Myanmar, Day Two, Yangon
The day started earlier than the agreed upon 9am when my mother knocked on our door at seven thirty to see if we were up. Well we were now. The included hotel breakfast was an interesting affair part Myanmar part western, with cakes for good measure. I had a spring roll, mini Victoria sponge and lots of papaya and watermelon to cover all the bases and because I can’t resist a free breakfast, yes I know I pay for it but anyway. All suitably nourished we headed out on our planned walking tour.
Many of the buildings are colonial era, beautiful, colonnaded and scrolled, impossibly romantic wrought iron balconies above rows of shophouses, ornate carvings and cornices. And all of these wonderful buildings are covered in decades of mould, trees tenaciously grow out between bricks high off the ground, years of decay clinging to their facades. It is a city in flux, progress, if it is that, evident in pockets, other areas like stepping into a time warp, transporting you to a time long past, a moment in time captured for ever. The pavements are much better than in a lot of Asia although with high curbs which my hips loathe stepping on and off of.
Our first stop was the Sule Pagoda at the centre of Yangon and from which the cities easily navigable road grid system fans out. Shoes deposited, all Temple sites are shoe free zones, we paid the entrance fee, their sign says three USD per person, we were charged four. The USD seems to be interchangeably used with the local currency, Khat. Once inside as well as the beautiful, but mostly covered under renovation Stupa there were many Buddha statues and lots of very well dressed worshippers, the women and some of the men with Thanaka on their faces. Thanaka, a paste made from ground tree bark, has been used for centuries, originally to protect from sunburn and for its cooling properties and nowadays for these and traditional cosmetic reasons. With a clash of symbols a small boat on cables soared up to a hatch near the top of the pagoda carrying the prayers of a group of fervently praying men. A tiny Myanmarese? Myanmarian? Hmmn will need to research that, a family of very diminutive people from Myanmar approached us all nervous smiles to have their photo taken with the Western Giants. J towering over them as we smiled while photo after photo on different cameras were taken. Great bunches of red and green bananas and enormous coconuts were being made into offerings. As we collected our shoes on the way out we were charged another one thousand Kyat, hmmn ok then, at which point we resolved to carry our shoes with us next time as the lovals had been doing.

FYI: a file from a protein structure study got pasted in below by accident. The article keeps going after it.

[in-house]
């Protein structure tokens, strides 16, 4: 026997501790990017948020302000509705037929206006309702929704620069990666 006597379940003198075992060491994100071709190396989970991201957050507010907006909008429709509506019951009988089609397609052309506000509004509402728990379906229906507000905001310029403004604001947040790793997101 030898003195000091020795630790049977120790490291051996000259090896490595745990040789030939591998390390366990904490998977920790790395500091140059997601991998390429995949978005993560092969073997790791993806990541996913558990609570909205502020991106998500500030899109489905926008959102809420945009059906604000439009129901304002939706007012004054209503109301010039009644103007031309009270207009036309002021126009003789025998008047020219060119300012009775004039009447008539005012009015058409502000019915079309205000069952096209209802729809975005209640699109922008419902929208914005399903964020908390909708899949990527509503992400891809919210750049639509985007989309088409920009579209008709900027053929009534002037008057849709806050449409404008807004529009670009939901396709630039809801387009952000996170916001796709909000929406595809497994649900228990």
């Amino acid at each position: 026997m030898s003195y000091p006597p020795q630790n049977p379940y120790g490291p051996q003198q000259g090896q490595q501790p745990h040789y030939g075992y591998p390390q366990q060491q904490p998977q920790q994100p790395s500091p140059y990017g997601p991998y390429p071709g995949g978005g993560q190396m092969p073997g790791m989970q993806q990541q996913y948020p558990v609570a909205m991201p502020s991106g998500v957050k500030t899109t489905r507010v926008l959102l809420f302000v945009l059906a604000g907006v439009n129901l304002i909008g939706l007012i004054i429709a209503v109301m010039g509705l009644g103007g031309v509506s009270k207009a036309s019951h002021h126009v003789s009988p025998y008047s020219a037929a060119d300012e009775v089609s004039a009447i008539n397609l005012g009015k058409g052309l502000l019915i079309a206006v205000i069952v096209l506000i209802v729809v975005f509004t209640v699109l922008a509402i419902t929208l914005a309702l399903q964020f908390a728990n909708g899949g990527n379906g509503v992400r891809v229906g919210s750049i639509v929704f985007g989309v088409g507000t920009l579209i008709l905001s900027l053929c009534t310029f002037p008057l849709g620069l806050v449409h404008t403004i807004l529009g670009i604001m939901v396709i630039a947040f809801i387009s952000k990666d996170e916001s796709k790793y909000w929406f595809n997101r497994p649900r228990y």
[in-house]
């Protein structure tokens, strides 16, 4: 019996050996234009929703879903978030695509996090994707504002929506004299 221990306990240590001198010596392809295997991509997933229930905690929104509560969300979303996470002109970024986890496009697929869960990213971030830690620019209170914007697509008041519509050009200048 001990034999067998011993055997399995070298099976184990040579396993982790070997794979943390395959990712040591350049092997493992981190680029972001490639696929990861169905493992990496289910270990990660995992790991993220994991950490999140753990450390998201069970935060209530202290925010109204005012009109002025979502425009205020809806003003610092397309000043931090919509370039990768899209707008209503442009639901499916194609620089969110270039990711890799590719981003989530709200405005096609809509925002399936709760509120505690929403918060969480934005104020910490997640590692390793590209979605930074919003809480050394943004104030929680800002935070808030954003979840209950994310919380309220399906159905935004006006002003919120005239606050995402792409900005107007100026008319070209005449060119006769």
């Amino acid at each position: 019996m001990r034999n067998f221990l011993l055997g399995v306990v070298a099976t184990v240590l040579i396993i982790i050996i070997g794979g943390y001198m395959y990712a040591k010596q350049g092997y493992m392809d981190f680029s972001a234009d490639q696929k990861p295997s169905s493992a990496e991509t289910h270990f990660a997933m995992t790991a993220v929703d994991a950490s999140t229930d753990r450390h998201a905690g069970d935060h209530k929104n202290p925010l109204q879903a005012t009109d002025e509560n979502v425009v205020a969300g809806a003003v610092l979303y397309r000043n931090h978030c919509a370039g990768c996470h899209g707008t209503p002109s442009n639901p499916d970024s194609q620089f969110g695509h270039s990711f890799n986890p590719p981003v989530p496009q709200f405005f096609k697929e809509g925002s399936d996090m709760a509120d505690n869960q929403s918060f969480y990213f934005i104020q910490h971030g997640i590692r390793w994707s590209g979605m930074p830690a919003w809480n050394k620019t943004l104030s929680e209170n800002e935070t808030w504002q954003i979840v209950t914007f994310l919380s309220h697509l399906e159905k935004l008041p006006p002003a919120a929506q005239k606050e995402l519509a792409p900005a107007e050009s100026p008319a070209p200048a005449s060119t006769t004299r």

We wandered through the adjacent park filled with young couples leaning into each other, clearly a popular meeting place for young suitors. Tiny boy monks approaching us with their bowls asking for money, only too happy to pose for photos in exchange.
Along the way we picked up snacks including a lovely shortbready biscuit, an interesting fishy garlicky moisture sucking pastry, stopped for ice cream which was more sugar than milk and had corn fritters that were so tasty we walked back to get another one. The sellers husband had tried to triple the price and his wife angrily admonished him, shooing him away before giving us the correct change.